Imagine you were offered a pill. Upon swallowing that small, white, round thing, you would cease to feel any of the symptoms of depression or anxiety disorders.
No more insomnia, no more panic, no more suicidal thoughts, no more angst, no more awkwardness, no more feeling isolated, no more feeling like an alien, no more despair.
All of these things would vanish in a matter of minutes, and they would never return. The rate of relapse would be 0%, the pill was that perfect.
Would you take it?
If you have, then you may have just destroyed a large part of yourself in one fell swoop. Seeking a purely medical solution to a spiritual problem, you would have abnegated responsibility to discover yourself, betrayed your soul in a Faustian pact.
Imagine the power it would give the manufacturers of such pills, to dominate others in such a way. Surrendering to them, you would be free from one terrible affliction but, as the saying goes, out of the frying pan and into the fire.
Depression and anxiety can get in the way of ‘life’, but then, what is this life and why should we live it in this way? Insomnia can ruin a work routine, but why would the deepest part of yourself commit such self sabotage? Could it be that the routine itself is the problem, more so than the insomnia?
I see my mental health problems as a quest, an immense riddle, one that cannot be easily sidestepped or shut down. It is useful to sometimes be free from it, distracted or medicated in extreme situations, but only as a break from it, not a total transcendence. As much as I have been on my knees and begged Mephistopheles to take away the anxiety, the vulnerability, the despair, I don’t really mean it.
These dark feelings and deep shadows are there for a reason. If they were not, they would not be there. If you have any degree of sensitivity, you will look upon the world and feel as much of its despair as you do its joy. We are in a troubled time, politically, ecologically, economically, spiritually, you name it. Our systems are failing, and many of us are clinging on to them to the bitter end, for, to use another cliché, better the devil you know.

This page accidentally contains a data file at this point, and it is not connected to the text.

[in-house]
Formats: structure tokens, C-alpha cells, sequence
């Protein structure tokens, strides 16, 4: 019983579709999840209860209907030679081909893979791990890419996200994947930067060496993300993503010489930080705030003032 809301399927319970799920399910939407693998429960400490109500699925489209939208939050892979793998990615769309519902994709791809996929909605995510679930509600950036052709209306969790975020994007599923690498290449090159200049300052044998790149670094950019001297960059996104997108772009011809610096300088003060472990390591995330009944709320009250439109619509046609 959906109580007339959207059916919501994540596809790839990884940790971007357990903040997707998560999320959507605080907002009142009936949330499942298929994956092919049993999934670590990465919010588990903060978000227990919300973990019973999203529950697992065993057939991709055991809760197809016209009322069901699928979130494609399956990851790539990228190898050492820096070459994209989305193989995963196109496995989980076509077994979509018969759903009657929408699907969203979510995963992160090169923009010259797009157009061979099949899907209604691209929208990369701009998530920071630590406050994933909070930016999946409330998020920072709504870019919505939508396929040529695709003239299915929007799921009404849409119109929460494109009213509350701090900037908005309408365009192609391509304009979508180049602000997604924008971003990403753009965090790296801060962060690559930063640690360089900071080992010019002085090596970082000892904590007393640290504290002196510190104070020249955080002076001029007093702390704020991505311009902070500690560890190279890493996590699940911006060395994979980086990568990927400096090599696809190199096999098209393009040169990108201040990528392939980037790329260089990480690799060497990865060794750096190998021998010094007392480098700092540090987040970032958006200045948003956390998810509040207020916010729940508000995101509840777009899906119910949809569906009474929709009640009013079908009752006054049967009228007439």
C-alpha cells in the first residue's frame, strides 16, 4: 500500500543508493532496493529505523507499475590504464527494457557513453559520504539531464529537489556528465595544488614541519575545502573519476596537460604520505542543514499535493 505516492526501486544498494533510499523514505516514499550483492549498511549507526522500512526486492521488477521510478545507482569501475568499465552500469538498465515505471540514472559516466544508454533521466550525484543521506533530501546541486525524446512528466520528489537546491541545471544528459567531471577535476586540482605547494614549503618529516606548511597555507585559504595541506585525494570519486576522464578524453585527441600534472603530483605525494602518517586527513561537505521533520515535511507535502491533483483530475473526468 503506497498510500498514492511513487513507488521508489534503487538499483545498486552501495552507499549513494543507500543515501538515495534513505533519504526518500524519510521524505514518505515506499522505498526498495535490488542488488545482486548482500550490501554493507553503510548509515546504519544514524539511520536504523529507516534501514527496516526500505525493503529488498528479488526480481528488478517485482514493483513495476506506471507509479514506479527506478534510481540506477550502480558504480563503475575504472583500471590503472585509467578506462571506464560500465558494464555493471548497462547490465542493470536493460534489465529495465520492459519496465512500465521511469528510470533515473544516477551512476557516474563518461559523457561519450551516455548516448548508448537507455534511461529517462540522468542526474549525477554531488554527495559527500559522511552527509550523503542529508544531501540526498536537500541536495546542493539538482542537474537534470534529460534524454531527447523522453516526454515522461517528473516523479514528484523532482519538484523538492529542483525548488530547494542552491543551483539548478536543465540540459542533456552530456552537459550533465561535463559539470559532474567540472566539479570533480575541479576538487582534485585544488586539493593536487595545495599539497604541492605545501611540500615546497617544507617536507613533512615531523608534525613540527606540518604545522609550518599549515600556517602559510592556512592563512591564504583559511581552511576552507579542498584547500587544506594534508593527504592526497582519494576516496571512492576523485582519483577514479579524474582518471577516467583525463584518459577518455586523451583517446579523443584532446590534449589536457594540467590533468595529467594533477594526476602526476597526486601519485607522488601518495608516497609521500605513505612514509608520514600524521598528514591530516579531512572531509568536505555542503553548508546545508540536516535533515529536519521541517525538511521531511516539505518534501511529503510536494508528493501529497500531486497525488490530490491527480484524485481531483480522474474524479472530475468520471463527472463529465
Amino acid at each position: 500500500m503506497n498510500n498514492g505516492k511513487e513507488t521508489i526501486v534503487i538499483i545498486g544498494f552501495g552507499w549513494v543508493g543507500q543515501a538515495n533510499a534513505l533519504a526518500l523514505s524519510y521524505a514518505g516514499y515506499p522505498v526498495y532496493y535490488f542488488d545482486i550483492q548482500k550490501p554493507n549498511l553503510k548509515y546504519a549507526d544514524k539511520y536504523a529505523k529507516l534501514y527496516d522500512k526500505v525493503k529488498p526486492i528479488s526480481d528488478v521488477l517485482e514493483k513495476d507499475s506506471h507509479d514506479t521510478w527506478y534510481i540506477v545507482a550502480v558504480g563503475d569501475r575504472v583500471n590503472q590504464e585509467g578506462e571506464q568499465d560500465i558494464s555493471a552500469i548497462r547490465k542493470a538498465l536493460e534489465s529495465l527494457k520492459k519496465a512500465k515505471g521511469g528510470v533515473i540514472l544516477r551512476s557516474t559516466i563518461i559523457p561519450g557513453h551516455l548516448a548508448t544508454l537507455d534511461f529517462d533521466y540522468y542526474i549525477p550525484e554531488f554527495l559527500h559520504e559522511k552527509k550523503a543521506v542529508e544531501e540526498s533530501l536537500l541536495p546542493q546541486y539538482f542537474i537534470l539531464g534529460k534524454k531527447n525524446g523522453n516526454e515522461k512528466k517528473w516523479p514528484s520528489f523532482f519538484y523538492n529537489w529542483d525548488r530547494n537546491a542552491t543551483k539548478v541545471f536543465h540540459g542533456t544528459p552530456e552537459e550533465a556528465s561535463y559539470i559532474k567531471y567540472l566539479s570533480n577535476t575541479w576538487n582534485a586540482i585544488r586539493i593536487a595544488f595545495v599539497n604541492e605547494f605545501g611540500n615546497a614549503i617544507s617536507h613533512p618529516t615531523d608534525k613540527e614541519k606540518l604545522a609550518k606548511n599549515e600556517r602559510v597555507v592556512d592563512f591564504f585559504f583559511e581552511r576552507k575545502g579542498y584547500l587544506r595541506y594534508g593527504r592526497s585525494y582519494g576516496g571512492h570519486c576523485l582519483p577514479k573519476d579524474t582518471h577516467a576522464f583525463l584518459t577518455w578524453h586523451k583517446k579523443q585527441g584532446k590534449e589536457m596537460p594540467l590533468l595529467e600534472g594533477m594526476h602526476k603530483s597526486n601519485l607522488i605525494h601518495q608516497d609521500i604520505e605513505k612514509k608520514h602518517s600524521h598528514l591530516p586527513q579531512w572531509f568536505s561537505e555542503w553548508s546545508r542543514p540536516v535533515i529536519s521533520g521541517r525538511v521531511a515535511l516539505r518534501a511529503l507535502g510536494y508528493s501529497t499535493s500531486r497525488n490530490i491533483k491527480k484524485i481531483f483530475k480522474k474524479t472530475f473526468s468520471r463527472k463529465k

But there are those of us who, at the very core of our souls, feel absolute revulsion for these broken systems and the price they are exacting on humanity and the world of beasts and plants. This albatross around our necks (there he goes again!) is a necessary one, and is in fact the only real hope of change.
Imagine you were reading a novel, a fantastical one where a hero must overcome herself, confront her deepest demons and strive to discover what is truly inside herself. She may never fully triumph, never fully reach some ‘enlightenment’ or god of healing, but the journey she makes, the heroism of her character, the artfulness of her life, all of these things are inseparable from her. If the hero of the tale simply popped a pill and lost all motivation or drive to self-discovery, then what a terrible tale that would make. It would be trumpeting complacency as the highest virtue.